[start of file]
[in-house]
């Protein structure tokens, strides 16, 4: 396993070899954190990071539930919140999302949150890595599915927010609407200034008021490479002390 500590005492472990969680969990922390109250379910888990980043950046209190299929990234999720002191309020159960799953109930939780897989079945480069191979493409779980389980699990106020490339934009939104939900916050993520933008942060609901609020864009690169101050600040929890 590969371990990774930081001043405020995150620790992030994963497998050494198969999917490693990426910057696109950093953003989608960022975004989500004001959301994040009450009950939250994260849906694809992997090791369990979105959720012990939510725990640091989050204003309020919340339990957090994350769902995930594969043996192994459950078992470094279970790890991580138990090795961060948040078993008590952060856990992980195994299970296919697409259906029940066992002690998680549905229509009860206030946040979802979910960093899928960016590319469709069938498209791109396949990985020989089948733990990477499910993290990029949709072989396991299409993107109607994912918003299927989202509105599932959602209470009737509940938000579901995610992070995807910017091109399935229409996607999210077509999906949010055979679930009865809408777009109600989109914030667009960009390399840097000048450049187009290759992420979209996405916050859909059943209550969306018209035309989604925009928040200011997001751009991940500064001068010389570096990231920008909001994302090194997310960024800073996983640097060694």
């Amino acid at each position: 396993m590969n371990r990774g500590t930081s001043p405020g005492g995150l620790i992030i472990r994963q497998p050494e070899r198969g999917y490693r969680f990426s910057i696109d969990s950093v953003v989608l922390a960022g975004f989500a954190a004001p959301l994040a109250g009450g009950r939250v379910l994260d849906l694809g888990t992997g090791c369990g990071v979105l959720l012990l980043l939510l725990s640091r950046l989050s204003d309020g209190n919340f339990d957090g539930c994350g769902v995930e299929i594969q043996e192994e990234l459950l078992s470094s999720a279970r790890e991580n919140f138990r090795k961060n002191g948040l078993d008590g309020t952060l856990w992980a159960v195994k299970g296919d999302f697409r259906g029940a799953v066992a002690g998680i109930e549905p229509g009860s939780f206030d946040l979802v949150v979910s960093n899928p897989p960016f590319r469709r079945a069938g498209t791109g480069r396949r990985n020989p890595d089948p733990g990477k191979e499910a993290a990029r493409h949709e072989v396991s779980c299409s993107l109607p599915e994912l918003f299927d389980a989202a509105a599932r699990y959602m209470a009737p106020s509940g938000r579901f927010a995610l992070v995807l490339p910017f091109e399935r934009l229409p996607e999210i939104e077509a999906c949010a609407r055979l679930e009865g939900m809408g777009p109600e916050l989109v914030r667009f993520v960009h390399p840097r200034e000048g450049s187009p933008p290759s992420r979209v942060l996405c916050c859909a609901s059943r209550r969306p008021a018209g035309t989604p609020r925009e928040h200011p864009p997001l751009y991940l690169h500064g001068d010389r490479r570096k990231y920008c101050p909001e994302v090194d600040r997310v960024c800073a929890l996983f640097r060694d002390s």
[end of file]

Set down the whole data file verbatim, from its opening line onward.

[in-house]
């Protein structure tokens, strides 16, 4: 396993070899954190990071539930919140999302949150890595599915927010609407200034008021490479002390 500590005492472990969680969990922390109250379910888990980043950046209190299929990234999720002191309020159960799953109930939780897989079945480069191979493409779980389980699990106020490339934009939104939900916050993520933008942060609901609020864009690169101050600040929890 590969371990990774930081001043405020995150620790992030994963497998050494198969999917490693990426910057696109950093953003989608960022975004989500004001959301994040009450009950939250994260849906694809992997090791369990979105959720012990939510725990640091989050204003309020919340339990957090994350769902995930594969043996192994459950078992470094279970790890991580138990090795961060948040078993008590952060856990992980195994299970296919697409259906029940066992002690998680549905229509009860206030946040979802979910960093899928960016590319469709069938498209791109396949990985020989089948733990990477499910993290990029949709072989396991299409993107109607994912918003299927989202509105599932959602209470009737509940938000579901995610992070995807910017091109399935229409996607999210077509999906949010055979679930009865809408777009109600989109914030667009960009390399840097000048450049187009290759992420979209996405916050859909059943209550969306018209035309989604925009928040200011997001751009991940500064001068010389570096990231920008909001994302090194997310960024800073996983640097060694």
């Amino acid at each position: 396993m590969n371990r990774g500590t930081s001043p405020g005492g995150l620790i992030i472990r994963q497998p050494e070899r198969g999917y490693r969680f990426s910057i696109d969990s950093v953003v989608l922390a960022g975004f989500a954190a004001p959301l994040a109250g009450g009950r939250v379910l994260d849906l694809g888990t992997g090791c369990g990071v979105l959720l012990l980043l939510l725990s640091r950046l989050s204003d309020g209190n919340f339990d957090g539930c994350g769902v995930e299929i594969q043996e192994e990234l459950l078992s470094s999720a279970r790890e991580n919140f138990r090795k961060n002191g948040l078993d008590g309020t952060l856990w992980a159960v195994k299970g296919d999302f697409r259906g029940a799953v066992a002690g998680i109930e549905p229509g009860s939780f206030d946040l979802v949150v979910s960093n899928p897989p960016f590319r469709r079945a069938g498209t791109g480069r396949r990985n020989p890595d089948p733990g990477k191979e499910a993290a990029r493409h949709e072989v396991s779980c299409s993107l109607p599915e994912l918003f299927d389980a989202a509105a599932r699990y959602m209470a009737p106020s509940g938000r579901f927010a995610l992070v995807l490339p910017f091109e399935r934009l229409p996607e999210i939104e077509a999906c949010a609407r055979l679930e009865g939900m809408g777009p109600e916050l989109v914030r667009f993520v960009h390399p840097r200034e000048g450049s187009p933008p290759s992420r979209v942060l996405c916050c859909a609901s059943r209550r969306p008021a018209g035309t989604p609020r925009e928040h200011p864009p997001l751009y991940l690169h500064g001068d010389r490479r570096k990231y920008c101050p909001e994302v090194d600040r997310v960024c800073a929890l996983f640097r060694d002390s």